The extent of the radial deformation of fitting 10 and sheath 14 is dependent to a large extent on the height of the raised lip portion 22 above the face of flange portion 15. In practice the height of lip 22 is such that a deformation results which is sufficient to obtain a mechanically-tight liquid seal, but not so large as to damage the insulating sleeve 13 of sheath 14 of heating element 11. The extent to which the deformation deviates from true round is controlled by the depth of channels 33. For maximum deviation from true round, which corresponds to a minimum deformation 27 in FIG. 4, the channels are formed to have a depth equal to or greater than the height of lip 22. For less deviation the channels are formed shallower to obtain a greater deformation 27. In practice the bottom surfaces of channels 33 may be inclined or chamfered to provide a radially outwardly-increasing partial axial compression of lip 22, the partially compressed lip forming rotation-locking portions 25 and 26 with smoothly rounded top surfaces corresponding to the chamfered bottom surfaces.
It will be appreciated that fitting 10 can be formed in various sizes for use with heating elements of various diameters. It will also be appreciated that lip portion 22, while shown as a ring-shaped element surrounding aperture 21, could be provided in other forms, such as in a discontinuous ring composed of arcuate section, or in a square or hex-shaped configuration centered about aperture 21. Furthermore, while the fitting has been shown as having two opposed rotation-locking portions, it would be possible to provide a lesser or greater number of locking portions to suit other requirements. By reason of its ease of installation and avoidance of time-consuming soldering operations, the fitting of the invention is particularly well adapted for high-volume production operations wherein an economical mechanically-rigid liquid seal for a rod-type heating element or other sheathed electrical conductor capable of withstanding repeated loosening and tightening operations is required.
While a particular embodiment of the invention has been shown and described, it will be obvious to those skilled in the art that changes and modifications may be made without departing from the invention in its broader aspects, and, therefore, the aim in the appended claims is to cover all such changes and modifications as fall within the true spirit and scope of the invention.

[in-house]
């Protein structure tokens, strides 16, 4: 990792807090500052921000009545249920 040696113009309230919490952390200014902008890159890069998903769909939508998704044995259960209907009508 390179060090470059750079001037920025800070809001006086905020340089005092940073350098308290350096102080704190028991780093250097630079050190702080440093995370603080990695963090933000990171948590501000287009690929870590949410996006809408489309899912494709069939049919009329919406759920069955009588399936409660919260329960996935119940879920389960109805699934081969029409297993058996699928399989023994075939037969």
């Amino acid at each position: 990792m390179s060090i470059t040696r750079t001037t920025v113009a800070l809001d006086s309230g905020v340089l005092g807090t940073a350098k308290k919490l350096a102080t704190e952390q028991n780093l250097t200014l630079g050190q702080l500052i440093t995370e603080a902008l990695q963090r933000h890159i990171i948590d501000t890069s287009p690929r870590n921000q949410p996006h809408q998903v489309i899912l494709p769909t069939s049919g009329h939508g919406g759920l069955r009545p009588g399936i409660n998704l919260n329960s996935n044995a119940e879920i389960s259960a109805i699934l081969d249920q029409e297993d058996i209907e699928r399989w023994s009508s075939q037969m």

For example, the fitting may be attached by the described method to an unfilled portion of the sheath or to an empty sheath. Also, although a circular cross-sectional sheath is preferred, the invention, in at least its broader aspects, could also be employed with non-circular shaped sheaths.
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|Citing Patent||Filing date||Publication date||Applicant||Title|
|US4241291 *||Mar 9, 1979||Dec 23, 1980||Electro-Therm, Inc.||Mounting means for sheathed heating elements and method|
|US4295035 *||Sep 10, 1980||Oct 13, 1981||Electro-Therm, Inc.||Double-grip mounting means for sheathed heating elements|
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|US4910865 *||Feb 1, 1989||Mar 27, 1990||A. O. Smith Corporation||Method of forming an anode cap assembly|
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|US7805896 *||Mar 3, 2006||Oct 5, 2010||Engineered Glass Products, Llc||Heated insulating glass panel with a fitting|
|US8215007||Aug 23, 2010||Jul 10, 2012||Engineered Glass Products, Llc||Method of assembling a heated insulating glass panel with a fitting|
|US8308872||Mar 20, 2008||Nov 13, 2012||Electrolux Home Products, Inc.||Feed tube assembly for a dishwasher, and associated apparatus and method|
|US9664086 *||Dec 22, 2014||May 30, 2017||Norma Germany Gmbh||Heatable fluid line|
|US20070204531 *||Mar 3, 2006||Sep 6, 2007||Engineered Glass Products, Llc||Heated insulating glass panel with a fitting|
|US20080271764 *||Mar 20, 2008||Nov 6, 2008||Electrolux Home Products, Inc.||Feed tube assembly for a dishwasher, and associated apparatus and method|
|US20100325891 *||Aug 23, 2010||Dec 30, 2010||Engineered Glass Products, Llp||Heated insulating glass panel with a fitting|
|US20150240693 *||Dec 22, 2014||Aug 27, 2015||Norma Germany Gmbh||Heatable fluid line|
|U.S. Classification||29/611, 29/520, 219/536, 29/517, 392/501|
|International Classification||H05B3/06, H05B3/04|
|Cooperative Classification||Y10T29/49934, H05B3/04, Y10T29/49929, H05B3/06, Y10T29/49083, Y10T29/49908|
|European Classification||H05B3/04, H05B3/06|
|Aug 19, 1988||AS||Assignment|
Owner name: EMERSON ELECTRIC CO., A CORP. OF MO.
Free format text: ASSIGNS THE ENTIRE INTEREST IN SAID PATENTS AS OF APRIL 18, 1986;ASSIGNOR:ELECTRO-THERM, INC., A CORP. OF DE.;REEL/FRAME:004944/0831
Effective date: 19860418